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It is my supposition that their name was Axelrod in Russa, but that doesn't really help with the ship's manifest. –  Gene Golovchinsky Dec 1 '12 at 16:02
    
IF the original surname was Axelrod, then they most likely immigrated with that surname and shortened it after immigration. So this is definitely relevant to your search for the ship manifest. –  efgen Dec 1 '12 at 23:06
    
Btw, perhaps your Axels are hanging out with my Kmioteks! I can't find my ggf's ~1898 ship manifest or his father's. I did, however, easily find his mother traveling with some of the children. It always amazes me how some records are very easy to find, and others are so elusive :-) –  efgen Dec 1 '12 at 23:14
    
Yeah, it's funny how sme people lead well-documents lives while ohers are quite hard to pin down. –  Gene Golovchinsky Dec 2 '12 at 1:24
    
I had searched in ways that should have matched both Axel and Axelr?d, but failed. My best guess at this point is that their ship's manifest got lost for some reason. –  Gene Golovchinsky Dec 2 '12 at 1:26
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You don't mention where you have tried searching. If you haven't tried any of the following, you could add them to your list:

  1. you started with one good way - you asked the question here :-)
  2. Castle Garden is a self-described "free site offers access to an extraordinary database of information on 11 million immigrants from 1820 through 1892".
  3. Ellis Island website states approximately 80% of the immigrants in 1890 came thru Ellis Island. 1890/1 are right at the cusp of the switch to federal control.
  4. shipindex.org might give you a list of likely ships and source citations you could then track the sources
  5. WeRelate.Org - besides entering your ancestors and opening a talk page, you can look thru their source citations and ship information for other places to look
  6. ancestry.com
  7. archive.org
  8. National Archives (archives.gov)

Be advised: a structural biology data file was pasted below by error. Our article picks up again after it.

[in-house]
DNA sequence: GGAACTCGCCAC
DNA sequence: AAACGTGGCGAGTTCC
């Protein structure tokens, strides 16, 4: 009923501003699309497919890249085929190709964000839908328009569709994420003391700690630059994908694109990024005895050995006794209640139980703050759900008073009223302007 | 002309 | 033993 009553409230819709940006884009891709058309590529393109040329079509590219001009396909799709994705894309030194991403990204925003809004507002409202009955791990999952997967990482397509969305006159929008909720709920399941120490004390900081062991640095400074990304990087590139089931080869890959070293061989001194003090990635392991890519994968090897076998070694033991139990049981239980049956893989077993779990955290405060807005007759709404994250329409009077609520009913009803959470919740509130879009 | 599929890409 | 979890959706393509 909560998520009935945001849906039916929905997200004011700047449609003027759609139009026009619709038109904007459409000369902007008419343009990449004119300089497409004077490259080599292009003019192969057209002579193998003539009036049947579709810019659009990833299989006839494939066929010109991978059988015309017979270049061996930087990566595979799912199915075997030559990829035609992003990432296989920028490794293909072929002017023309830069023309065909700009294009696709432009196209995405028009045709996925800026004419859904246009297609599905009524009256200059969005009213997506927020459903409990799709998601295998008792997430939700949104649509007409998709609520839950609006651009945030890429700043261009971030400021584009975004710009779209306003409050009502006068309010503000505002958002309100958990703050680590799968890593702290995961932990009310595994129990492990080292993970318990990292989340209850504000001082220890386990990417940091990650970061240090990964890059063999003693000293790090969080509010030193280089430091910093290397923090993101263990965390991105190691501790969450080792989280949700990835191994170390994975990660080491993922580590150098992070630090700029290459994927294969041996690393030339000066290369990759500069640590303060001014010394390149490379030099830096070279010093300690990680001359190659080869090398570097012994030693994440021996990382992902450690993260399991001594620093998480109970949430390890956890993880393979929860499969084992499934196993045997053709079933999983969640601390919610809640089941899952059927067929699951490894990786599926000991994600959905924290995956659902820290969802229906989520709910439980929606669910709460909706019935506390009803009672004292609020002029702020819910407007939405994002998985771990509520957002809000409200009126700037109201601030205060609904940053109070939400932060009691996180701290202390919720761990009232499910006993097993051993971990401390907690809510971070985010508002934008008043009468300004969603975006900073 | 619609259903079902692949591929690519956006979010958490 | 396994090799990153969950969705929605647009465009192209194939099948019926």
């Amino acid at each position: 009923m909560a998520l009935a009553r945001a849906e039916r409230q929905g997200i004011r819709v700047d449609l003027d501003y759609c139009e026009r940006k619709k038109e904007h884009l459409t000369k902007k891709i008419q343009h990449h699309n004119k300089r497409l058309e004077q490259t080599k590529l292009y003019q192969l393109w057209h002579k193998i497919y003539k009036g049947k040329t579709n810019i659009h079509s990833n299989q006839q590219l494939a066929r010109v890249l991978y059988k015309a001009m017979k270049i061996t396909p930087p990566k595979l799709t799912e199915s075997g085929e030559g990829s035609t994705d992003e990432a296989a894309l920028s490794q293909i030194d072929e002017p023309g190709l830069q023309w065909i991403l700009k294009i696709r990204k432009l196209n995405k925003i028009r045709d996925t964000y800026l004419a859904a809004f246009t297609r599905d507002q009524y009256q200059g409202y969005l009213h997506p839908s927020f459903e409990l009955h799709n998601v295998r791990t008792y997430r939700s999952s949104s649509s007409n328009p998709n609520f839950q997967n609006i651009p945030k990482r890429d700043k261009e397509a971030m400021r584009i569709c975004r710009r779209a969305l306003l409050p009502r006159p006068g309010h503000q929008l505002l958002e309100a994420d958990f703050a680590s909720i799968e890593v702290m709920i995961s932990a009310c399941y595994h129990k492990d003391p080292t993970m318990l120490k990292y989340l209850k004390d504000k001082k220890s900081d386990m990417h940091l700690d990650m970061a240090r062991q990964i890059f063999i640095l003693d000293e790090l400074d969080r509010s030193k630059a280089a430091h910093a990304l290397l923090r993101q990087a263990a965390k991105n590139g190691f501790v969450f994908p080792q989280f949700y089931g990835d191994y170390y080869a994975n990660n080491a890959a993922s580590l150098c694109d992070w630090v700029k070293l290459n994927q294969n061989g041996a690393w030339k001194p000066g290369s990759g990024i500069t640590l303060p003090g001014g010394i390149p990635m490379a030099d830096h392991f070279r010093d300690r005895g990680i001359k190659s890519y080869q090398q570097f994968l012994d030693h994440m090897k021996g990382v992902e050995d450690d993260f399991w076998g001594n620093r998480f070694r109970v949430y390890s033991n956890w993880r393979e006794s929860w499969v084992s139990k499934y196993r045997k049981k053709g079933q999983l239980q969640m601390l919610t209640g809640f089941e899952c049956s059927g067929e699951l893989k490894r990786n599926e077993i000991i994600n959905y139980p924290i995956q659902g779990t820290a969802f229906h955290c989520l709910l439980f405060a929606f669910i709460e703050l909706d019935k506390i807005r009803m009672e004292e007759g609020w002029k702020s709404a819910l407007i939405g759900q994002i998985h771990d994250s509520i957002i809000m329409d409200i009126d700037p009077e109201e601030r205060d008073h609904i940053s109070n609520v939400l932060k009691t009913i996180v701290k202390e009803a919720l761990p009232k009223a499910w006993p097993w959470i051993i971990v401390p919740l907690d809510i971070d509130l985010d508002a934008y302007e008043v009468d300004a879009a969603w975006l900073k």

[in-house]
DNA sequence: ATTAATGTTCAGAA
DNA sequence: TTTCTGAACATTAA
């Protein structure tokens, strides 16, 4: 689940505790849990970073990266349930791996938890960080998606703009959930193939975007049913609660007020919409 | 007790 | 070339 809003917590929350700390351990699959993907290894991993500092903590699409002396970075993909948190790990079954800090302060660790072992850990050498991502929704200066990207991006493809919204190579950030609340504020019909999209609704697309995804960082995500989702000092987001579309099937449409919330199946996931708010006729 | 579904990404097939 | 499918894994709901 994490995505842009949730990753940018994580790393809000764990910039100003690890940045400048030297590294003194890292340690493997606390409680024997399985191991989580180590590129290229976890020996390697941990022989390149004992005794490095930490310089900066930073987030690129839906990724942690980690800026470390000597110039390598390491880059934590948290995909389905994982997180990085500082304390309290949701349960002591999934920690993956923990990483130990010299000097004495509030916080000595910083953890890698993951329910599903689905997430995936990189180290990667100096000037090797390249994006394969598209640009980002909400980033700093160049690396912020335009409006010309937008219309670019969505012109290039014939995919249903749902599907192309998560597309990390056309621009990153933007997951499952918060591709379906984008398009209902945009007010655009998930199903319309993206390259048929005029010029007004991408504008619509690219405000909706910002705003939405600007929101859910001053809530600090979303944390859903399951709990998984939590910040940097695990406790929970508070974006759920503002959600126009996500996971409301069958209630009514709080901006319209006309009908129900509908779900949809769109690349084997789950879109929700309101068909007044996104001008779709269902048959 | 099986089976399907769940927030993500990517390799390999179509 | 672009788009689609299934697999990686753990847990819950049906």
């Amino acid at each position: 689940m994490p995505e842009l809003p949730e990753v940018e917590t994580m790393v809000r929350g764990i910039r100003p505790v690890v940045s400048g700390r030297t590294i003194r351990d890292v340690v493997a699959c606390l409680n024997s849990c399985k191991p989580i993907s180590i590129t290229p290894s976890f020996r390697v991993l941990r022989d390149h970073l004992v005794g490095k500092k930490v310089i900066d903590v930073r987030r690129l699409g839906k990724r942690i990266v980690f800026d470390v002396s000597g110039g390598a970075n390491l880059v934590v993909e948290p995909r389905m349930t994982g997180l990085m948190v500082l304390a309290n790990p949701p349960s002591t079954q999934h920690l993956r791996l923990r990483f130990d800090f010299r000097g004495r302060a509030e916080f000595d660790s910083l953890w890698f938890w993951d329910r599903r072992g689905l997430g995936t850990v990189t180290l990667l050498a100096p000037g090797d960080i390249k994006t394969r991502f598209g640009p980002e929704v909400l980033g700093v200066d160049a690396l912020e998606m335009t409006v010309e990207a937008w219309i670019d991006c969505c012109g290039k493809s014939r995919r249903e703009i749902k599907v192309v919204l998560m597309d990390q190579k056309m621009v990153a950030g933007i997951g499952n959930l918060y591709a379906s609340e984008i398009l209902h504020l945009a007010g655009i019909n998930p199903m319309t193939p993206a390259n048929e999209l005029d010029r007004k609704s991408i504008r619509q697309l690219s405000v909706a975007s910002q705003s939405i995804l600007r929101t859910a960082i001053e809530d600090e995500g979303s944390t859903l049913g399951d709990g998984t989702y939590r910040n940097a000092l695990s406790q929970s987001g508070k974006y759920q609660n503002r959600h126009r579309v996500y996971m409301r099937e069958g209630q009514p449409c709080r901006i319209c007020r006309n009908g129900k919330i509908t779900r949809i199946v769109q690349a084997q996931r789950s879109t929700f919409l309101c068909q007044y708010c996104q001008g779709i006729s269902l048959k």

9. familysearch
  10. archives.com
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I've searched on ancestry.com, familysearch.com, The Massachusetts ship manifest database, castle garden, and briefly on archives.gov. I have found the family in a number of trees on ancestry.com, and none of them mentions the manifest of the ship on which they arrived. –  Gene Golovchinsky Dec 1 '12 at 16:24
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Try using Stephen P. Morse's One-Step Webpages at http://stevemorse.org/ and search as many different ways as you can think of. Note that Morse has a form to search the Russians to America Passenger Data File, 1834 - 1897, part of NARA's Access to Archival Databases (AAD). Always search the same site as many different ways as you can access it, since there's no guarantee the different subscription services are sharing an index.

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Never underestimate the power of error. I find my grandfather in Castle Garden's data, entering on the SS Weimar, 22 April 1891. The problem is that he entered Baltimore on that day, not New York City, as confirmed by three research librarians at NARA's NYC branch. They even called Filby to speak to him about it. The last I looked, though, my GF, and all his shipmates, are still in Castle Garden's database.

And the immigrant generation of my family had real short-term memory problems as evidenced by their capricious use of whatever dates came into their heads when asked about their immigration or births.

Errors can come from transcribed spelling errors, too (the most likely problem in my experience).